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Organizations should realize the need for integrating structured IT information and unstructured information, experts say, since the amount of valuable unstructured information is growing exponentially.
Healthcare delivery remains somewhat "IT-challenged," relative to industries such as banking, retail and communications. But with more than half of respondents saying they are fully or mostly integrated internally (53.9%) and externally (55%, either with outside entities or among their own family of companies), the question becomes: Is the glass half full or half empty?
While some may conclude that the integration glass is half full, organizations need to realize the need for integrating structured information and unstructured information, experts say.
Mark Frisse, MD, director of the Regional Informatics programs at the Vanderbilt Center for Better Health, is also disappointed with the overall results.
"Although I can understand the complexity of these systems-particularly with changing reimbursement rules and the slow path of software integration-as a consumer, I would like to be reassured that plans with my funds are taking every effort to devote as much of these funds as possible to improving the quality of healthcare delivery and not on compensating for administrative inefficiencies," he says. "Employers and individuals should rightly ask, 'If you don't even have your own houses in order and running efficiently, why should I allow you stewardship over my healthcare dollars?'"
Dr. Frisse believes organizations must at least achieve the essential integration of their medical systems with their pharmacy systems. On the bright side, he does expect to see some integration improvement over the next five years or so, particularly in internal consolidation, but the improvement will depend on the extent to which healthcare firms are merging.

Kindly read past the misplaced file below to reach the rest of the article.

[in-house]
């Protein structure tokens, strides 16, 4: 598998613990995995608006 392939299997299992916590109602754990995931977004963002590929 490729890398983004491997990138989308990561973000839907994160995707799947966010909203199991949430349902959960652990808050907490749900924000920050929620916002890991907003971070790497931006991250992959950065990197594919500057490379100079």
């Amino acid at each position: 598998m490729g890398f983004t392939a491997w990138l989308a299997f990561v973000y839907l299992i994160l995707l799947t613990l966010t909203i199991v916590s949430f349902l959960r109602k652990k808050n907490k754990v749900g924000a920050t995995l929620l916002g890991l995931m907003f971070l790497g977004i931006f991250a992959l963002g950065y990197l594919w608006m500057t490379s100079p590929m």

"Also, I do not know if the external systems will be personal health records, regional health information organizations, or other sources, but I do know that health plans' [data] will be only part of a broader set of information required to improve healthcare and measure quality," he says. "That should result in a more focused set of relationships that allow individuals and their families to be empowered to participate more actively [in their own health]."
Dr. Schmuland says in the next five to 10 years, the challenge will be less about integrating existing systems and more about digitizing and improving the collaborative interactions among employees, consumers, providers, information, and processes that can improve health while reducing the per-capita cost of healthcare.
"This won't be easy and will require a new generation of commodity, Internet-based technologies that make it easier and more natural for people and teams to communicate, share insights, and work together across the workplace, the home, and multiple company boundaries," he says. "And, of course, these new technologies will need to be integrated with existing core systems, service channels, and partners."
Organizations that move beyond core system integration will be poised to take share by virtue of having flexibility to exploit new opportunities and adapt to complex and changing business demands.